Published February 1, 2023 at 5:51 PM PST
There are projections of a looming national recession and yet Andrew Woods of UNLV’s Center for Business and Economic Research projects that Clark County’s population is projected to grow this year by 52,000 people.
Woods told KNPR State of Nevada Host Joe Schoenmann today that 2022 was a story about the resiliency of the American consumer, and 2023 will be about the resiliency of American business.
“We have higher wages, higher business rates, we have cooling demand. We have gluts in surplus. Before we had supply chain snarls,” Woods said. “I think it’s going to be about how does business react to this new economy? We don’t forecast a recession… at this time but we do forecast a cooling of demand and cooling of the economy over the next two years.”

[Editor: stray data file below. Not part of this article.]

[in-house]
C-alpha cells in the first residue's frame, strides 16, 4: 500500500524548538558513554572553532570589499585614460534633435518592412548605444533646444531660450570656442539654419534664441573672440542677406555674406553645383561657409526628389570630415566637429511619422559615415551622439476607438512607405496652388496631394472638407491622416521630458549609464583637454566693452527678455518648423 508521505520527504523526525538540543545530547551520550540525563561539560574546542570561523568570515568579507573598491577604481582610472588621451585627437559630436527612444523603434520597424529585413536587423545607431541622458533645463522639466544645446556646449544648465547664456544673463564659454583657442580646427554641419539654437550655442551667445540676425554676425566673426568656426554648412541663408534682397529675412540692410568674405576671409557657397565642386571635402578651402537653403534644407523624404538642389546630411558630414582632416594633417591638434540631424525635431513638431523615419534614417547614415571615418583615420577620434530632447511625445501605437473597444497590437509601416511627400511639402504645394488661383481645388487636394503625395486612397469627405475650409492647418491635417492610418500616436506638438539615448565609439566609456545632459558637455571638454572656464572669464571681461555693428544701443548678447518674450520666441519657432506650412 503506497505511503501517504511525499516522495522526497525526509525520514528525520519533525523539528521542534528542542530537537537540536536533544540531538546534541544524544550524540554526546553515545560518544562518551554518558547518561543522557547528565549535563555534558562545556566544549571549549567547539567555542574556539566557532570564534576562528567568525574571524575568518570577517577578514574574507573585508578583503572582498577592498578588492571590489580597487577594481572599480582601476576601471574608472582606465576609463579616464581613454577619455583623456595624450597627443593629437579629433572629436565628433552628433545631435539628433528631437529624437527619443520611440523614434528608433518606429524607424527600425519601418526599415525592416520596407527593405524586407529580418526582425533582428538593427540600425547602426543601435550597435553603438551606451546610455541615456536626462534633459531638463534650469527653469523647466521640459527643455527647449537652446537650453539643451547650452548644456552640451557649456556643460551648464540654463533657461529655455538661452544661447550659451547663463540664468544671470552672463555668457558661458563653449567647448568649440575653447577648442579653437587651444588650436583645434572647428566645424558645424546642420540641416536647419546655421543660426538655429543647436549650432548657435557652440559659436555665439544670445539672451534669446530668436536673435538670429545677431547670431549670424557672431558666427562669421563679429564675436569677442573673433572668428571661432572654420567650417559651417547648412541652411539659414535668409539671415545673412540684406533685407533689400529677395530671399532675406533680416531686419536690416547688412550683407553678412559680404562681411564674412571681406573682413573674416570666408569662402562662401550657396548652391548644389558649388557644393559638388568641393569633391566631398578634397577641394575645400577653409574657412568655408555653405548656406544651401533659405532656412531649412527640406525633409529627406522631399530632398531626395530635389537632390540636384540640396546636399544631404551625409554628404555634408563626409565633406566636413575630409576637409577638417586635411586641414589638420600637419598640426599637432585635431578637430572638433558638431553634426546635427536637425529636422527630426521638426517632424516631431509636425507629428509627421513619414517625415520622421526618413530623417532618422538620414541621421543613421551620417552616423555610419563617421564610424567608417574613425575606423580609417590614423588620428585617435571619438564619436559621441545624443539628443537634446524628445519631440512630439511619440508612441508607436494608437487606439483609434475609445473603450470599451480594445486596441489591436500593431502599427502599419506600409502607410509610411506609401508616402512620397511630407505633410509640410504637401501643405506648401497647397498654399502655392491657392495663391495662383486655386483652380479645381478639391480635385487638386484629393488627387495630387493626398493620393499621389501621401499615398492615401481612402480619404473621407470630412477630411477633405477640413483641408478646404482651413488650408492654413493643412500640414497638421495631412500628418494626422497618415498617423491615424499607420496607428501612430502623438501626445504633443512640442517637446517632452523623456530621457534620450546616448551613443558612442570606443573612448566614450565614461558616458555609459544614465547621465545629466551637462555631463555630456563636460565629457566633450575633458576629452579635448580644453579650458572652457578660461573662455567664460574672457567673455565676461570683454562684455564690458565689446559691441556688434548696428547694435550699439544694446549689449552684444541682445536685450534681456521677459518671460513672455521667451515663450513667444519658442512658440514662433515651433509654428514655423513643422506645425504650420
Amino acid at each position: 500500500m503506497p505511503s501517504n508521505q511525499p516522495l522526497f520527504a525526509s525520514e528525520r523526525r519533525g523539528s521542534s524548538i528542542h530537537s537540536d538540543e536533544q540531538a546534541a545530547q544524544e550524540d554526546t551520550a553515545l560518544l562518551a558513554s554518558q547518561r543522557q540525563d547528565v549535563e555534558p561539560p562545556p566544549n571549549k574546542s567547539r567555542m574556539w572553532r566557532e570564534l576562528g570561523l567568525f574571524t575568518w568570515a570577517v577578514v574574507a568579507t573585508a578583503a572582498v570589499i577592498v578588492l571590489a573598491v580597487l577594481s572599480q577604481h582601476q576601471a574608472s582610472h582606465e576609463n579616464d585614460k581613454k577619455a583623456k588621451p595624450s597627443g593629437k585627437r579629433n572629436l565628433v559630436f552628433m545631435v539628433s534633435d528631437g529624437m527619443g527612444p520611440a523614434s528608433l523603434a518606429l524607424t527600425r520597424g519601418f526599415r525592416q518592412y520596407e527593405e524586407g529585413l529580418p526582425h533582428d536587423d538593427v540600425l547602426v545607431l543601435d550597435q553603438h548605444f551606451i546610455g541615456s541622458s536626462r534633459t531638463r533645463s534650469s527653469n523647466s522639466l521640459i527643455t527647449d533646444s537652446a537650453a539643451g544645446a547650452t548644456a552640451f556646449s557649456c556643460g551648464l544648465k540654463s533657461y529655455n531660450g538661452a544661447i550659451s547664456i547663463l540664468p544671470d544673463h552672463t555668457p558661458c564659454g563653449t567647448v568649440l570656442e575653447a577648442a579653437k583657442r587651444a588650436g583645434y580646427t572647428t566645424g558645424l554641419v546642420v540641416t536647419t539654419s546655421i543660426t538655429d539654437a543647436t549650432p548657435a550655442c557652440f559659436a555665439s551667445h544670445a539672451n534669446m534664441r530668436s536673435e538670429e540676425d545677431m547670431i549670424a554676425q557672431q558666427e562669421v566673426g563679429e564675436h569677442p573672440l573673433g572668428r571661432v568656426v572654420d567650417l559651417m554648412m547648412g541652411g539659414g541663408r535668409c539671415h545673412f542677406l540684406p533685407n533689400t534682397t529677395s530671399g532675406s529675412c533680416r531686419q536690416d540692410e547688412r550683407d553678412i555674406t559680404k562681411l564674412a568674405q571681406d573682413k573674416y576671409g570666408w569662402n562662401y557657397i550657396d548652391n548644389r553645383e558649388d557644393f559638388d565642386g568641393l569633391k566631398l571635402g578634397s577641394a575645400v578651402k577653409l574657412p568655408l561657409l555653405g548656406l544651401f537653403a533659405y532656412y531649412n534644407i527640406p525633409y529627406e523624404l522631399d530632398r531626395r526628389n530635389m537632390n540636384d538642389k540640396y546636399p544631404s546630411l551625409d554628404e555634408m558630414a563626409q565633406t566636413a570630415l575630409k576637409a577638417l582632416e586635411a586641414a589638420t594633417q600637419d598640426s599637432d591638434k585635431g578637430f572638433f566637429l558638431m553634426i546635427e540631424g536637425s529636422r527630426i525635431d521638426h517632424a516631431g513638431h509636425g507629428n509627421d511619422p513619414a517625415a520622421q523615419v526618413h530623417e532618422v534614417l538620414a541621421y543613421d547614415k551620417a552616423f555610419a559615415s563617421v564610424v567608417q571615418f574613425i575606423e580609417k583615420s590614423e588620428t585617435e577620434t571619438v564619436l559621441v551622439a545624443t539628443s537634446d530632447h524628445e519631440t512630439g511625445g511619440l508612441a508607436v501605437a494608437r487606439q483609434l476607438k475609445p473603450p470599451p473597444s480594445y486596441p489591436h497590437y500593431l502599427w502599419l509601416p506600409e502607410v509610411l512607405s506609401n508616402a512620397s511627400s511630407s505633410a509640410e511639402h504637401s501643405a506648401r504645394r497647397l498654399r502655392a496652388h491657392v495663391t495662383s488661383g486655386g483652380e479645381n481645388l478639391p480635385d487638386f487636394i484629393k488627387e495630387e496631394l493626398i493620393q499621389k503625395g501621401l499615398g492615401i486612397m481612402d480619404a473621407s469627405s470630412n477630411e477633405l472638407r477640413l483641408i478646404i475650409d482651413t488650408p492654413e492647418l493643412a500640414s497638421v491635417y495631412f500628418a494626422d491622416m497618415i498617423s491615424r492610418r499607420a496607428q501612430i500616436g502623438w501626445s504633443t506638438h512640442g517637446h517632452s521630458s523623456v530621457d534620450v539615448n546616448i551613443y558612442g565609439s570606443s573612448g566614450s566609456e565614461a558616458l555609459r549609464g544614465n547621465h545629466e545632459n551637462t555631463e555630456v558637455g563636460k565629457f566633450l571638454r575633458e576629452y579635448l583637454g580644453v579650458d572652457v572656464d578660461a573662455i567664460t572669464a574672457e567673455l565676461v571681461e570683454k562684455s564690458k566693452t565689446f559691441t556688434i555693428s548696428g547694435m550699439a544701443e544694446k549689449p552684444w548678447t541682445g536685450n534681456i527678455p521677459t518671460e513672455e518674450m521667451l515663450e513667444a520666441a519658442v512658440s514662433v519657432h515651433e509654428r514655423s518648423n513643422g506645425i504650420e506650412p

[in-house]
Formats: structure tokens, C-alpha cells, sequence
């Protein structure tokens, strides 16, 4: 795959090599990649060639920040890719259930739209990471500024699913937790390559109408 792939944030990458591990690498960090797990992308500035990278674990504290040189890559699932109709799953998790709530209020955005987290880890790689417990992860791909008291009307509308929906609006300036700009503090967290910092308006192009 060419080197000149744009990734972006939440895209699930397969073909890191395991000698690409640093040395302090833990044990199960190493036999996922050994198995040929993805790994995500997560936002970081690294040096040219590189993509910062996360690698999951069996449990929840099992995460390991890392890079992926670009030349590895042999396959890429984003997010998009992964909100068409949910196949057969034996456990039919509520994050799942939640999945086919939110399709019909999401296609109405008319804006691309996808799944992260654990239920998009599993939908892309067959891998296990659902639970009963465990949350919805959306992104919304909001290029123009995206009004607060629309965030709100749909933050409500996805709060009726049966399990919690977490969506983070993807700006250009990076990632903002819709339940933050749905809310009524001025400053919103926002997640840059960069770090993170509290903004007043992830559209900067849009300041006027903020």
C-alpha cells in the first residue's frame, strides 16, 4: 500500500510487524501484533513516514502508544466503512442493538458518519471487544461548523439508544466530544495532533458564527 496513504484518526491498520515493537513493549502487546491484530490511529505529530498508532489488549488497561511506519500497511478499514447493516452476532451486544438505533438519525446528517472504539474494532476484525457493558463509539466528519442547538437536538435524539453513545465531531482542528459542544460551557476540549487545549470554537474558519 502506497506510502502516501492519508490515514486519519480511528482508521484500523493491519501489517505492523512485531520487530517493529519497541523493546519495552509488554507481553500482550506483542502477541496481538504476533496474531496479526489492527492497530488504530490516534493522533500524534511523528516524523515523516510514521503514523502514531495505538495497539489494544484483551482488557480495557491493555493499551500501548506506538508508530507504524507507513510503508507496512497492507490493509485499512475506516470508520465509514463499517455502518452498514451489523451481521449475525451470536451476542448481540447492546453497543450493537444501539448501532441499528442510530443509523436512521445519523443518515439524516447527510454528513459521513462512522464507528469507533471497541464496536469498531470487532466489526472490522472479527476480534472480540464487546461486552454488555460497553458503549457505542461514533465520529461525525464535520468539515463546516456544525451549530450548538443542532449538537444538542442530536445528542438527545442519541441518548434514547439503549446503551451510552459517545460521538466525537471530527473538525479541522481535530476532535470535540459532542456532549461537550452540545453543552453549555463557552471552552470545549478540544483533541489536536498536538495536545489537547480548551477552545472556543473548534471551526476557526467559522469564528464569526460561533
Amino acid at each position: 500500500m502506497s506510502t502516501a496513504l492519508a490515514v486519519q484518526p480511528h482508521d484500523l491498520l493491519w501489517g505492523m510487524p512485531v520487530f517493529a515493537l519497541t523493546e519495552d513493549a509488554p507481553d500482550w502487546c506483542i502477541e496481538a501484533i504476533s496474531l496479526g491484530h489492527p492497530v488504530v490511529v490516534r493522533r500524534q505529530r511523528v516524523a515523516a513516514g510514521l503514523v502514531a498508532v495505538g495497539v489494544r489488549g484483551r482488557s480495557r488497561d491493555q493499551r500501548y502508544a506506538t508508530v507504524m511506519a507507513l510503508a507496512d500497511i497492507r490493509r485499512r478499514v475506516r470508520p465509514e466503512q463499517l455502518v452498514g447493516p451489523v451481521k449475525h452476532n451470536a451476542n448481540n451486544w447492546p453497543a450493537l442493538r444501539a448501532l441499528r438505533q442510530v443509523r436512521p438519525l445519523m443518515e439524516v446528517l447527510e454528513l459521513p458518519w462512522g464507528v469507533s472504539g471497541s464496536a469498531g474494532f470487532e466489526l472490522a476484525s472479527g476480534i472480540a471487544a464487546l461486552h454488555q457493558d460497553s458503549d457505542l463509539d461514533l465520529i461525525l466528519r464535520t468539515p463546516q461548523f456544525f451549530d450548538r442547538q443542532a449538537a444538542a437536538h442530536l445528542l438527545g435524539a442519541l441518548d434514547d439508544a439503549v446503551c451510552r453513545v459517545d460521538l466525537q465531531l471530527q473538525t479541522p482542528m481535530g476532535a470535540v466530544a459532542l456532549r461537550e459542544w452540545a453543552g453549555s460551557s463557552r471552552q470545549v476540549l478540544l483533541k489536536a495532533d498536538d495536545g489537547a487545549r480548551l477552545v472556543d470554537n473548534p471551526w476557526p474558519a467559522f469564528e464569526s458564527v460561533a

Woods noted that the U.S. economy will continue to grow during this period, which saw 2.1 percent growth in 2022 when compared with 2021 levels. He forecasts a 1 percent economic growth rate this year.
In October, state employment grew by 7,500 jobs, Woods added, noting that “we have more jobs todays than in 2019.”
That said, outside factors such as another variant of COVID or a global political crisis, could throw the U.S. into recession through a significant rise in unemployment, he said, noting that we only have 39 more people in the Southern Nevada workforce today than we had in 2019, making it more difficult for employers to find workers.
“We’re not seeing the prime-age workers move into (the workforce) to fill jobs in the leisure and hospitality industries,” Woods noted, adding that businesses likely will be fighting over workers for years to come, much of this being the result of the ongoing retirement of baby boomers, which will continue through 2030.